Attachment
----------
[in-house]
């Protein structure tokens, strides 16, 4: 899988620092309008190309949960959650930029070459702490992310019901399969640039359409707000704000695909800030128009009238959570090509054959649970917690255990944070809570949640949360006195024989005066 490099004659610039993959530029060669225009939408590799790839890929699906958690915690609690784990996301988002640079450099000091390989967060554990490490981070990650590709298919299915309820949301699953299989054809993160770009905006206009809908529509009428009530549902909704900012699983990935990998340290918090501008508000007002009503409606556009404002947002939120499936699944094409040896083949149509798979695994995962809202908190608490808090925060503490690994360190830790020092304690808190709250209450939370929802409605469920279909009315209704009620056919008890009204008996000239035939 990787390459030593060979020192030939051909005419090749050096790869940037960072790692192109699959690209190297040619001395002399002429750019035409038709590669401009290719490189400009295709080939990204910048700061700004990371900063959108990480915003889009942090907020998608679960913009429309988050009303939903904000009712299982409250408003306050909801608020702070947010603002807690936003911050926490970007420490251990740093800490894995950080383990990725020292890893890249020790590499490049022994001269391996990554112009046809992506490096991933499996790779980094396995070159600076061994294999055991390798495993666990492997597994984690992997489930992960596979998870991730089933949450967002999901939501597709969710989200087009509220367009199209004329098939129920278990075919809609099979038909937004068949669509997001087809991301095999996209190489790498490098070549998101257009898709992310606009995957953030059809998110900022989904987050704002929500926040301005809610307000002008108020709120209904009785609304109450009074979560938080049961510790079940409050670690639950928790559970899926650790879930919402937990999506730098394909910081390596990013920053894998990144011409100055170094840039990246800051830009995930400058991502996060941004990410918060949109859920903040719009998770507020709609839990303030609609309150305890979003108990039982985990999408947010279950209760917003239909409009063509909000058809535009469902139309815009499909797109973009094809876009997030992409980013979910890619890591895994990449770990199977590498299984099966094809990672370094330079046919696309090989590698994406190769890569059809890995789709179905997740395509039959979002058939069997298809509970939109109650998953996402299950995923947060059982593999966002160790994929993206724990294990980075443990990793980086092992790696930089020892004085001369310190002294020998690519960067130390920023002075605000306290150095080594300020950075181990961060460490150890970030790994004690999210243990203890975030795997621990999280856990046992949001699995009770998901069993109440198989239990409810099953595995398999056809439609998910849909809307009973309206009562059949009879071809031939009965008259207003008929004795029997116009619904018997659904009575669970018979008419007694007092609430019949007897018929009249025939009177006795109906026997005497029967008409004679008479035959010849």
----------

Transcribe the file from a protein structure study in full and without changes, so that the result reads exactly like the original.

[in-house]
């Protein structure tokens, strides 16, 4: 899988620092309008190309949960959650930029070459702490992310019901399969640039359409707000704000695909800030128009009238959570090509054959649970917690255990944070809570949640949360006195024989005066 490099004659610039993959530029060669225009939408590799790839890929699906958690915690609690784990996301988002640079450099000091390989967060554990490490981070990650590709298919299915309820949301699953299989054809993160770009905006206009809908529509009428009530549902909704900012699983990935990998340290918090501008508000007002009503409606556009404002947002939120499936699944094409040896083949149509798979695994995962809202908190608490808090925060503490690994360190830790020092304690808190709250209450939370929802409605469920279909009315209704009620056919008890009204008996000239035939 990787390459030593060979020192030939051909005419090749050096790869940037960072790692192109699959690209190297040619001395002399002429750019035409038709590669401009290719490189400009295709080939990204910048700061700004990371900063959108990480915003889009942090907020998608679960913009429309988050009303939903904000009712299982409250408003306050909801608020702070947010603002807690936003911050926490970007420490251990740093800490894995950080383990990725020292890893890249020790590499490049022994001269391996990554112009046809992506490096991933499996790779980094396995070159600076061994294999055991390798495993666990492997597994984690992997489930992960596979998870991730089933949450967002999901939501597709969710989200087009509220367009199209004329098939129920278990075919809609099979038909937004068949669509997001087809991301095999996209190489790498490098070549998101257009898709992310606009995957953030059809998110900022989904987050704002929500926040301005809610307000002008108020709120209904009785609304109450009074979560938080049961510790079940409050670690639950928790559970899926650790879930919402937990999506730098394909910081390596990013920053894998990144011409100055170094840039990246800051830009995930400058991502996060941004990410918060949109859920903040719009998770507020709609839990303030609609309150305890979003108990039982985990999408947010279950209760917003239909409009063509909000058809535009469902139309815009499909797109973009094809876009997030992409980013979910890619890591895994990449770990199977590498299984099966094809990672370094330079046919696309090989590698994406190769890569059809890995789709179905997740395509039959979002058939069997298809509970939109109650998953996402299950995923947060059982593999966002160790994929993206724990294990980075443990990793980086092992790696930089020892004085001369310190002294020998690519960067130390920023002075605000306290150095080594300020950075181990961060460490150890970030790994004690999210243990203890975030795997621990999280856990046992949001699995009770998901069993109440198989239990409810099953595995398999056809439609998910849909809307009973309206009562059949009879071809031939009965008259207003008929004795029997116009619904018997659904009575669970018979008419007694007092609430019949007897018929009249025939009177006795109906026997005497029967008409004679008479035959010849």